Despite having launched my firm only in May of this year, the journey into firm ownership started several years ago, with a memorable conversation with Michael Kitces, as he drove the Jersey Turnpike. (“I knew him when!…he was already wildly successful.”)
I had only just entered the profession when I got the opportunity to buy a solo practice from an older advisor. I was part way through a Masters in Financial Planning program and had no experience in the profession other than my weekly 18 hours with this advisor.
The decision to sign the contract was looming, and I was tied up inside. It seemed like a great opportunity for a newbie such as myself. On the other hand, I was so uncomfortable with the prospect. In part because the wanna-be-retired advisor invested in a way I couldn’t understand, couldn’t support, and couldn’t replicate: a process she herself described as “seat of the pants.”
When I conveyed this discomfort to Michael, he said something I’ve remembered ever since: You have to be able to tell a story about your investing.
In this case, the advisor had told her clients an active management, stock-picking story. And they’d believed it. It would therefore be exceedingly hard for me to start telling a passive management, fund-only story.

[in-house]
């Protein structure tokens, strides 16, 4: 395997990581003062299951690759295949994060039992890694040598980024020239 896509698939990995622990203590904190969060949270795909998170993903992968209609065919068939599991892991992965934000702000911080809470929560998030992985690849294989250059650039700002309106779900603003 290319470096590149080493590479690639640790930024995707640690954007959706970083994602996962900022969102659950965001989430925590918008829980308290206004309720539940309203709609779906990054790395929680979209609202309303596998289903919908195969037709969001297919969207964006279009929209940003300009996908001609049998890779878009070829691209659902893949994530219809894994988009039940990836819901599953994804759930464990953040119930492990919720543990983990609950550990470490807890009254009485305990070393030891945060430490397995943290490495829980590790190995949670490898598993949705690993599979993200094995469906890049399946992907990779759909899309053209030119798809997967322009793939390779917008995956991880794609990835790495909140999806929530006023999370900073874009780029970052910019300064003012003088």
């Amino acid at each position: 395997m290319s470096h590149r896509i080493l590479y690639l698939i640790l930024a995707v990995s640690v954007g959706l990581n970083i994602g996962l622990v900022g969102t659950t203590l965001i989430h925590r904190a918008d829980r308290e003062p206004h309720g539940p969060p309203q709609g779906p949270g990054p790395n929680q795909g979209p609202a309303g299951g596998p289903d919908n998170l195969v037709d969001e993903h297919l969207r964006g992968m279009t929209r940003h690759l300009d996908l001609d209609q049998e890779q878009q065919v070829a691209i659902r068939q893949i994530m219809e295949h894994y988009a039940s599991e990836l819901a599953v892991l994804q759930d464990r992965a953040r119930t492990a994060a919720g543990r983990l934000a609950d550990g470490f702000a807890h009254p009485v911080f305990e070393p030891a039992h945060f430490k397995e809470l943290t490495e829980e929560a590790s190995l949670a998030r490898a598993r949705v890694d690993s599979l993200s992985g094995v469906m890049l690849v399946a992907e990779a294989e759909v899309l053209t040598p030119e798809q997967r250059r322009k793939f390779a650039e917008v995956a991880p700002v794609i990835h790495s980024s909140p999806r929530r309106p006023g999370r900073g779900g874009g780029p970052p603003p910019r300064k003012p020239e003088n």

I didn’t buy the practice.
And 6 years, 1 child, a cross-country trip, and a stay-at-home husband later, I have my own firm, and I’m investing my way. In fact, I’m doing everything my way.
I’ve got some stories to tell.
The notion of a story has been powerful for me. Call it whatever you want, but it encapsulates why I do everything I do in my business. And it gives me confidence when talking with, well, just about anyone. Here are a few of my stories. Oh, yes, I’ve got more….
Why do I serve my clients like I do? I serve women in tech. What’s the story there? Women in tech, much like women in finance, are underrepresented at technical and leadership levels and are underpaid. I can offer the best cash flow management, tax-efficient investing, and retirement projections in the world, but if she’s not negotiating a higher salary, getting adequate stock compensation, or the promotion and title she deserves, she’ll be worse off financially.
Therefore, in my practice, I am trying to cultivate a larger network of professionals that my clients might need to succeed professionally (and by extension financially). Career coaches, negotiation experts, patent lawyers, recruiters, engineering managers, leadership coaches…the list does go on. I spend a lot of my time cultivating those relationships, which have nothing to do with the kind of financial planning we’re taught or read about, but will help my clients’ finances just as much as my financial expertise.
Why do I invest the way I do? My story: Academic and empirical studies have already proven the way to maximize our chances of better investment returns: own the market(s) at low cost. Therefore, I believe the value I can provide my clients lies in two things: using an understanding of their entire financial picture to craft an investment portfolio, and, more importantly, encouraging smart investor behavior.